|The Portico Gallery of the Frick Collection museum where the timepiece exhibit is being held.|
An exhibition that just opened at the Frick Collection museum explores the discoveries and innovations made in the field of horology from the early 16th to the 19th century. It features 16 clocks and 14 watches that chronicle the evolution over the centuries of more accurate and complex timekeepers and illustrate the aesthetic developments that reflected Europe’s latest styles.
|Mantel Clock with Study and Philosophy (circa 1785 - 1790). Made of patinated and gilt bronze, marble, enameled metal, and glass. Movement by Renacle-Nicolas Sotiau, figures after Simon-Louis Boizot. Photo credit: Michael Bodycomb|
Titled, “Precision and Splendor: Clocks and Watches,” the exhibition is being shown in the new light-filled Portico Gallery of the stately mansion that was once the home of American industrialist Henry Clay Frick. The exhibition will run till February 2014.
Luxury watch brand, Breguet, is a major sponsor. The exhibition concludes with three of its early timepieces—including a watch that displayed “decimal time,” a short-lived movement in 18th Century France that divided the day into ten hours and the year into ten months.
|Breguet gilt-bronze Carriage Clock by Abraham-Louis Breguet and Antoine-Louis Breguet with Calendar (1811).|
The exhibition, which I attended Wednesday, examines both the mechanical innovations that increased the accuracy of the timepieces along with the elaborate ornamentation. At first, these pieces were prized for their innovation and their beauty and owned by only the wealthiest individuals as show pieces. Slowly through technical advancements that made them more portable, less expensive, more reliable and more of a necessity, they became widely available.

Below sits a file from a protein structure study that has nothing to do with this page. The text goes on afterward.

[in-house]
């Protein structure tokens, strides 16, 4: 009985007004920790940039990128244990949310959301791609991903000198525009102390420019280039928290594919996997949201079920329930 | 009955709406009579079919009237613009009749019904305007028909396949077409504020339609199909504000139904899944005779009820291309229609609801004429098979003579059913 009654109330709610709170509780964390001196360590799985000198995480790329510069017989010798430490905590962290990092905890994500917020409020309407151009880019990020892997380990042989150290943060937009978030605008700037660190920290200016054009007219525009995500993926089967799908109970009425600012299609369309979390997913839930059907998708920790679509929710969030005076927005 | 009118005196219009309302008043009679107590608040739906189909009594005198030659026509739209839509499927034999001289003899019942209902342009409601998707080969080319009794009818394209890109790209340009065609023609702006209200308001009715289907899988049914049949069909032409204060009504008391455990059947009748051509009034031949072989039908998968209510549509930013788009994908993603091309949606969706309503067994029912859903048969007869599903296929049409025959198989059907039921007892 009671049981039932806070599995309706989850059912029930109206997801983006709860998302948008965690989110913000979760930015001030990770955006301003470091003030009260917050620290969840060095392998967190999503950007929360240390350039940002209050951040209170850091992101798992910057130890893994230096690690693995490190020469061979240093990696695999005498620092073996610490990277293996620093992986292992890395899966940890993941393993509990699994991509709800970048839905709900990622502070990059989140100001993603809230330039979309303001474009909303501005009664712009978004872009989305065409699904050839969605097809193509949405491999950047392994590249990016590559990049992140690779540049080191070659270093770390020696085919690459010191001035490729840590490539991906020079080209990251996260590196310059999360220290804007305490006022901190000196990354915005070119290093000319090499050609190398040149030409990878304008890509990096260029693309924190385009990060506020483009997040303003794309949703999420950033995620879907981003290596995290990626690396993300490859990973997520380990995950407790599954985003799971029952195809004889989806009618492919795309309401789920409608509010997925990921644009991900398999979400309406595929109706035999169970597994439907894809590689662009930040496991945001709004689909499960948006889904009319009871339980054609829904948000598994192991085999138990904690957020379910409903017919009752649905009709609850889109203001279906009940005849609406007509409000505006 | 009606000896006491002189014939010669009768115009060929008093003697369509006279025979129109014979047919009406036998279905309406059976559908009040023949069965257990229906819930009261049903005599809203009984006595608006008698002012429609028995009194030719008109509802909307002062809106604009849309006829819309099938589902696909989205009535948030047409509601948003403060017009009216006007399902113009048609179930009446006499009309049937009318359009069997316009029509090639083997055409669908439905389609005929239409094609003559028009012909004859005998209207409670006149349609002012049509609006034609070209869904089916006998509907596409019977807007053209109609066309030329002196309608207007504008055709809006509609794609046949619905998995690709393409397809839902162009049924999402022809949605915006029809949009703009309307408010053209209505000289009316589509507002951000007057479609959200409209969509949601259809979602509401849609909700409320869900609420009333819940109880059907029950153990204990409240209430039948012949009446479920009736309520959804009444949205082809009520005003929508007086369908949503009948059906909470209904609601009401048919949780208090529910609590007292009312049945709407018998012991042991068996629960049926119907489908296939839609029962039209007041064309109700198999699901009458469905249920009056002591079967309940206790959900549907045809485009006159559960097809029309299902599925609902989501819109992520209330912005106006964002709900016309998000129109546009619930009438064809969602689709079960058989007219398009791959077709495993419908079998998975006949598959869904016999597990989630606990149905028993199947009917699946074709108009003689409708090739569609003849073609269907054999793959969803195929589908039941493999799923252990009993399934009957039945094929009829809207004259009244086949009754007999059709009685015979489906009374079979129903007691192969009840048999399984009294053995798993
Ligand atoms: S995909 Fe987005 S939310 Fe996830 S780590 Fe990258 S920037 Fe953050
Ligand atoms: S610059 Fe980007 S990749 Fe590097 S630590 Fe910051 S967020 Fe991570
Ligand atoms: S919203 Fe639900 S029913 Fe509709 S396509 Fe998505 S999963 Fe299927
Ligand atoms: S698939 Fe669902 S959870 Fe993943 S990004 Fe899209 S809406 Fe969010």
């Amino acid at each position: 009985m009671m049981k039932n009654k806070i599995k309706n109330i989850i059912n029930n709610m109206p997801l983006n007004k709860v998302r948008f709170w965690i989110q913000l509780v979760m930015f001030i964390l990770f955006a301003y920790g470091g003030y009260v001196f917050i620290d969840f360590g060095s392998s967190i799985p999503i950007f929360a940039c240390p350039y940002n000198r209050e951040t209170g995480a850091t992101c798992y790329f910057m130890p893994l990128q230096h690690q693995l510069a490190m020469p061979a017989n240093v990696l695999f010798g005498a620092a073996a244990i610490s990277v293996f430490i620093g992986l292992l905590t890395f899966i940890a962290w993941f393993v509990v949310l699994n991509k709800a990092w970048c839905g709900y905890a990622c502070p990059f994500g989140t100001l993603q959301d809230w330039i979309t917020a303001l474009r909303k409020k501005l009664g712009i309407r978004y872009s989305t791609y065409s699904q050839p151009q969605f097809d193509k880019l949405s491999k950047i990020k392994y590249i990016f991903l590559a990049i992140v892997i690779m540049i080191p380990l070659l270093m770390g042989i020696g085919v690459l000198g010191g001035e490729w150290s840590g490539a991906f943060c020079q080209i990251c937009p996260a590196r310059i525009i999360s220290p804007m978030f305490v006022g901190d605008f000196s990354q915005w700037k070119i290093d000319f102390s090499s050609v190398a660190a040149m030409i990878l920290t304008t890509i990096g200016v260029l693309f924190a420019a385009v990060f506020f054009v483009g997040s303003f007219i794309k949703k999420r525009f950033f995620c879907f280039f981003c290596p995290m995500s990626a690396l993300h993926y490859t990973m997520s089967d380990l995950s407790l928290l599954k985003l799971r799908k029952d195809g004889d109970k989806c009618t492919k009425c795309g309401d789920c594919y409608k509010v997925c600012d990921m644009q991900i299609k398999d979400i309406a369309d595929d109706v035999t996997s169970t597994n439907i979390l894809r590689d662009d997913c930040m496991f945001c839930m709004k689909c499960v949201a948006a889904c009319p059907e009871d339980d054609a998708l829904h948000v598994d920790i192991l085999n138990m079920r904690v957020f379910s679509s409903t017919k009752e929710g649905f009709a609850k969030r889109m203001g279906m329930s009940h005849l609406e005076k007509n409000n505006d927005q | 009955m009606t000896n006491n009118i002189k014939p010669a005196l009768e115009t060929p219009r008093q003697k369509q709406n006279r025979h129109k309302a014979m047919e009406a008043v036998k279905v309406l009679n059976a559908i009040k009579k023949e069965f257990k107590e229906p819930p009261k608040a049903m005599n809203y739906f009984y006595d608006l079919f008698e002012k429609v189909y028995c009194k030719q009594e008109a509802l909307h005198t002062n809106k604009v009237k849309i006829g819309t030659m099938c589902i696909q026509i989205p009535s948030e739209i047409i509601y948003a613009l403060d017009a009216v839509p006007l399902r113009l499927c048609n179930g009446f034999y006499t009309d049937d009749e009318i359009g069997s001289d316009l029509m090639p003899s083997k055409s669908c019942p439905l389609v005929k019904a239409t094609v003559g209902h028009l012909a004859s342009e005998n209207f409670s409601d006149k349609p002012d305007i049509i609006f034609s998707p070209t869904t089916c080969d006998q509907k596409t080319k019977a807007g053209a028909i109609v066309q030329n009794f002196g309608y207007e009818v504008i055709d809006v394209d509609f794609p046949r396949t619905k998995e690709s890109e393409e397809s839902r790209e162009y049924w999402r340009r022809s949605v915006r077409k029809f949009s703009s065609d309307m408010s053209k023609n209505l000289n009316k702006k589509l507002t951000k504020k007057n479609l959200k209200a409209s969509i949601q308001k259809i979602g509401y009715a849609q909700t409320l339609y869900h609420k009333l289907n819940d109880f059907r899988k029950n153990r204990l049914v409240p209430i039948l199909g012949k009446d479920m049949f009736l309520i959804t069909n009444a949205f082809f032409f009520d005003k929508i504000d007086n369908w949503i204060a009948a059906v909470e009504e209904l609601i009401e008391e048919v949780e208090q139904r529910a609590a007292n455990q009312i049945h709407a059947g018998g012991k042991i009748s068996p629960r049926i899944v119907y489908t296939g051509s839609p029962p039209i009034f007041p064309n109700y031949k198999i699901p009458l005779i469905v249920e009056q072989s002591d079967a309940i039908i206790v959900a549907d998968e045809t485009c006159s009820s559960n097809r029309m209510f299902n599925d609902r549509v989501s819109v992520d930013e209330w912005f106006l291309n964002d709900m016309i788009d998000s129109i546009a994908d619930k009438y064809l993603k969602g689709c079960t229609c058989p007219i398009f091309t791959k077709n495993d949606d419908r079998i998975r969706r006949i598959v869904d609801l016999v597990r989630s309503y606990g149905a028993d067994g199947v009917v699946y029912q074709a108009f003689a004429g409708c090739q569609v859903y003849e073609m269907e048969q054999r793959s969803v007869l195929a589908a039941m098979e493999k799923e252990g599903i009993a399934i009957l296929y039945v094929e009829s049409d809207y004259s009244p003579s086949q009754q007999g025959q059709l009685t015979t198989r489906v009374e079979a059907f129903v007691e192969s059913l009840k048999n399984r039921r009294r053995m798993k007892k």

|Gilt-Brass and Silver Table Clock with Astronomical and Calendrical Dials (Circa 1653). Photo credit: Michael Bodycomb|
The existence of mechanical clocks was made possible by an invention known as an escapement. Falling weights (and later springs) provided the energy to power the clock’s mechanism, while the escapement regulated the rate at which that energy was delivered to the oscillator (at first a simple balance and later a pendulum). The introduction of the escapement gradually caused the shift away from time-finding devices (sundials) and time-measuring devices (water clocks) to timekeepers (clocks and later watches) as advances in science and technology were made.
|Gold and Enamel Pendant Watch (back view). Movement by Henry Arlaud enameling by Pierre Huaud II (circa 1685) It depicts the painting "The Toilet of Venus" by Simon Vouet. Photo credit: Michael Bodycomb|
In addition to the Breuget timepieces, other notable pieces in the collection include an Augsburg Maker, gilt-brass tower table clock (circa 1580), which displays time only by the hour; a spring-driven pendulum clock on a bracket in a elaborate case made of gilt bronze, enameled metal, and glass (circa 1735); and a gold and enamel pendant watch (circa 1685) that depicts the painting The Toilet of Venus by Simon Vouet.
The Frick Collection galleries is located at 1 East 70th St.
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